How can I find available network interfaces?

This is in regard to linux, but if anyone knows of a general *nix method that would be good.

I booted a system yesterday with an ethernet cable plugged in. “NetworkManager” is not installed, so once it started I went to look for the name of the ethernet interface with ifconfig to start a DHCP client manually, but it did not show anything other than lo.

The NIC was listed via lspci, and the appropriate kernel driver was loaded. The system normally uses wifi, and I could remember the interface name for that was wlan0. When I tried ifconfig wlan0 up, wlan0 appeared. But the only ethernet interface names I could remember were eth[N] and em[N] — neither of which worked.

This document refers to “predictable interface names” but does not do a good job of explaining what they might be in simple terms. It does refer to a piece of source code which implies the name in this case might be deduced from the the PCI bus and slot numbers, which seems like an unnecessarily complicated hassle.

Other searching around led me to believe that this might be determined by systemd in conjunction with udev, but there are almost 100 files in /usr/lib/udev/rules.d and spending an hour trying to determine where (and if) there’s a systemd config file for this also seems ridiculous.

It would also be nice to know for certain that they are available, not just how they might be named if they are, so I can rule out hardware problems, etc. Isn’t there a simple way to find the names of available network interfaces on linux?

Asked By: goldilocks

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The kernel lists them by name in /sys, both separately in (e.g.) the tree of PCI devices — although finding them there if you don’t know where they are to start with is not simple — and together via symlinks in /sys/class/net. E.g.:

> ls /sys/class/net
em1 lo wlp6so

Another example:

> ls /sys/class/net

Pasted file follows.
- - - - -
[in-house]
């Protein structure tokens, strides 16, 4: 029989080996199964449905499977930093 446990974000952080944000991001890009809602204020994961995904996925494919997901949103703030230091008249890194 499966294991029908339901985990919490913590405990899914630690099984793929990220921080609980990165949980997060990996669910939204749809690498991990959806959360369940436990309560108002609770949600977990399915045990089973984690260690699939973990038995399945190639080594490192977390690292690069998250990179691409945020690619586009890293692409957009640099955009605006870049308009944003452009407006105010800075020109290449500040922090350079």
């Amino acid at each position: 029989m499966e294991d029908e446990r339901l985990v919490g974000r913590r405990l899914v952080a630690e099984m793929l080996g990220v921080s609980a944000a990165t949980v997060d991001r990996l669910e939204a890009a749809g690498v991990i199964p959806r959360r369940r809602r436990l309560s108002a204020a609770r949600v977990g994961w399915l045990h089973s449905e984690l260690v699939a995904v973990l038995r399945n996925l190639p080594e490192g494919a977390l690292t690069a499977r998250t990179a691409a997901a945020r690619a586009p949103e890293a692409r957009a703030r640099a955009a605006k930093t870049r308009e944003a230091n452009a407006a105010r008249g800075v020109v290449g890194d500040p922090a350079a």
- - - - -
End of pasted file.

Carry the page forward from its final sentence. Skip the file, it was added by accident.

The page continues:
lo p6s1 wlan0

If you are not sure which is which, you could just put them all up with either:

ifconfig [name] up 

Or:

ip link set [name] up

And then look at the (fairly clear) clues listed by ifconfig (with no arguments). The systemd source code linked from the Freedesktop.org document also refers to:

Two character prefixes based on the type of interface:
 *   en -- ethernet
 *   sl -- serial line IP (slip)
 *   wl -- wlan
 *   ww -- wwan

Although in one of the cases above (p6s1) there is no prefix.

Answered By: goldilocks

The simplest method I know to list all of your interfaces is

ifconfig -a

EDIT

If you’re on a system where that has been made obsolete, you can use

ip link show
Answered By: Elliott Frisch

I always do cat /proc/net/dev it’s simple and easy to memorize

Answered By: Mohammad Rafiee

ifconfig = Solaris
ipconfig = Windows
ip = Linux

That I know, but am certainly open to additions and corrections.

Answered By: Mick Myhera

When there is no ifconfig, ip available in the system one way that helped me getting IP address on Ubuntu was:

hostname -i

As pointed out in the comments, this mechanism relies on DNS hostname reolution and will not provide authorative results for all available network interfaces.

Still, this command might be helpful in troubleshooting scenarios with containers (Docker, LXC), where system tools are often not available. And at least in some cases it shows container IP which might be helpful depending on your goal.

Answered By: Sergey Shcherbakov
ip -br a

short and easy to remember thanks to a silly clothing mnemonic.

prints something like:

lo               UNKNOWN        127.0.0.1/8 ::1/128 
enp0s32f6        DOWN           
wlp0s10f3        UP             192.168.3.144/24 ge80::f074:13c4:50e1:41a8/64 
docker1          DOWN           172.17.3.1/16 
Answered By: naugtur